Lisa’s clicked when she positioned the leafy squares in the nine-patch unit so the values contrast with the greeny-brown triangles.The color in Laurie’s block is a bit off in this photo, but wow, it sure works! The nine-patch unit advances because the values are darker than the gold triangles.OK, not our best look, but hey, it’s the last morning and we were weary. We had 12 students in all (Gale, Patti, Susan, Ellen, and Jane are missing from this pic). This photo, taken by our phenomenal assistant Kathy, says it all. There is no other place on the planet like Lake Tahoe.But wait, there’s more! Gail and Laurie, my students from the Dakotas, rode around the lake, all 72 miles of it, in the “Tour de Tahoe” on Sunday. Congrats, ladies, on ending your week with a bang. I told my young hair stylist about your ambitious ride, and she paused and said, “Well, that sure changes my idea of what quilters are like.” Too funny!With that I’ll sign off. Thank you for looking at my students’ amazing work. And thanks to my students for making my week so memorable. As I’ve said many, many times, “You make this job so rewarding and so much fun!”

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“Style is a Simple Way of Saying Complicated Things.”

by Heidi Emmett

“Style is a Simple Way of Saying Complicated Things.” – Jean Cocteau.

I think this thought can be attributed to Art, Furnishings, Clothing, and of course, Quilting! The following pictures will show you a way to create style, using large scaled printed fabrics. It is done simply, but oh, so, complicated looking. This technique is perfect in a vest, wallhanging, or any number of creative projects.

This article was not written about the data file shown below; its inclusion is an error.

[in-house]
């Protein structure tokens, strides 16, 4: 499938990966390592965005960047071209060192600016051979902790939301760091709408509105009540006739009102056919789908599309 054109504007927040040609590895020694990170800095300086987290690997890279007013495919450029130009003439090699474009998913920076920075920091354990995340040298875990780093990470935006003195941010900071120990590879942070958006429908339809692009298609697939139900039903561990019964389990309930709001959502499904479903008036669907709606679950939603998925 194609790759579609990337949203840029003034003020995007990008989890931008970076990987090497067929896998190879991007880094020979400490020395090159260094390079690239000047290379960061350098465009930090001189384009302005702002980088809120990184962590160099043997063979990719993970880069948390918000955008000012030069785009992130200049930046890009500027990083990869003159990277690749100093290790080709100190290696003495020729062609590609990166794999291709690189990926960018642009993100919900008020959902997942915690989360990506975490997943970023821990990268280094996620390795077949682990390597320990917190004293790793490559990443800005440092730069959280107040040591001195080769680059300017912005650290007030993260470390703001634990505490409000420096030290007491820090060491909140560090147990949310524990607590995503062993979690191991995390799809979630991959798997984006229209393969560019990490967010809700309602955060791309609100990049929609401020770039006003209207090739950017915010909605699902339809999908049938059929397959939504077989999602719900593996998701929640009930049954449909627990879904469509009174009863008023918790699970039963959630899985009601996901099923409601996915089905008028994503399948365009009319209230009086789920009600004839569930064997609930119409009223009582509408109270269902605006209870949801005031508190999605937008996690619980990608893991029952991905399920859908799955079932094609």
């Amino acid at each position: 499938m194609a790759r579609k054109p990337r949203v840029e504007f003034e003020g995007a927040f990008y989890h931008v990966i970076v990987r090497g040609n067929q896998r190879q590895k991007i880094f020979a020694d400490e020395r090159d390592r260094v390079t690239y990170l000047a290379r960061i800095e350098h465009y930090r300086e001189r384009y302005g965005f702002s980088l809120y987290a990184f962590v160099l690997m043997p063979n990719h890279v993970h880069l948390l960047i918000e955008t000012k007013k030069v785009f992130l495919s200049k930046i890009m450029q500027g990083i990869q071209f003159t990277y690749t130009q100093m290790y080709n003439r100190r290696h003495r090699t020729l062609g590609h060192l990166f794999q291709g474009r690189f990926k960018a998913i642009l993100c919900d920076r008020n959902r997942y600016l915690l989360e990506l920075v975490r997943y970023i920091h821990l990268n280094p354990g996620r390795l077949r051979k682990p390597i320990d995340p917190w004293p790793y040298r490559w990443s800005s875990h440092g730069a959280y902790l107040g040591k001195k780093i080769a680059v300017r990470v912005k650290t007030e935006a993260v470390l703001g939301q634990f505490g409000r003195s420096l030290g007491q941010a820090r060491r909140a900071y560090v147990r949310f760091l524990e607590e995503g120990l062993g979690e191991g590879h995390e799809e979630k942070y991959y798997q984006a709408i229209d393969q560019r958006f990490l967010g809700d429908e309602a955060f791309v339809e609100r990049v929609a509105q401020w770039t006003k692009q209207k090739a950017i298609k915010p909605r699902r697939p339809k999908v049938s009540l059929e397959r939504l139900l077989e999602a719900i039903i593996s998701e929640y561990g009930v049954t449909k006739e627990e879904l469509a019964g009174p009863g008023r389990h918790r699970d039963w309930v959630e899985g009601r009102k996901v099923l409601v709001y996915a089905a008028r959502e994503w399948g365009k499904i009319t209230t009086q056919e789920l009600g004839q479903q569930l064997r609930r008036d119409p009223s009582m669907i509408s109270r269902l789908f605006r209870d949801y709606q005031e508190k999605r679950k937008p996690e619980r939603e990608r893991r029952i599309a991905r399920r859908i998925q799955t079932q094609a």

DSC_0181A complicated Marcia Derse all over printed, large scaled fabric.DSC_0184 (2) Gathering other Marcia Derse fabrics and Kaffe Fassett “shot cottons.” And of course, I pick out possible jewelry to go with…DSC_0202 (2)I like to look at things on angles and take digital pictures. It helps me get a sense of proportion, scale, design, and colors. I have added some, taken away some, all to go with the first large scale print. DSC_0673

DSC_0674Close ups of sections of the “Skinny Vest” I created using this technique.I have to say, my sewing machine was giving me FITS while making this vest. It will be worth your sanity to have your machine in tip top shape. Skinny Vest pattern available at Craftsy.comDSC_0228

 

I love the complex look of this vest, “Skinny Vest”, using Marcia Derse fabrics.

 

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A beautiful Aboriginal fabric. Don’t be afraid of stripes (this one is believe it or not) that go from selvage to selvage. I’ll show you how to make long, lean, pieces with it.

 

 

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“Skinny Vest”, Aboriginal Angle. Love, these colors.

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Another FABULOUS Aboriginal that I am working with. I pull EVERYTHING I think might work and then begin to edit. I’ll bring this to Zephyr to show you in person. DSC_0803

The other day I went to my studio to iron shirts for my husband to wear for work. I abandoned the ironing (I made him wear sweaters) when I saw this Anna Maria Horner, moths and butterflies. Oh my, what will I create with this? Stay tuned. Better yet, sign up for my workshop at Zephyr and while the light breezy wind (that’s what Zephyr means) from Tahoe, washes over us, you will be creating your own style, complicated looking, yet simple. Hugs, Heidi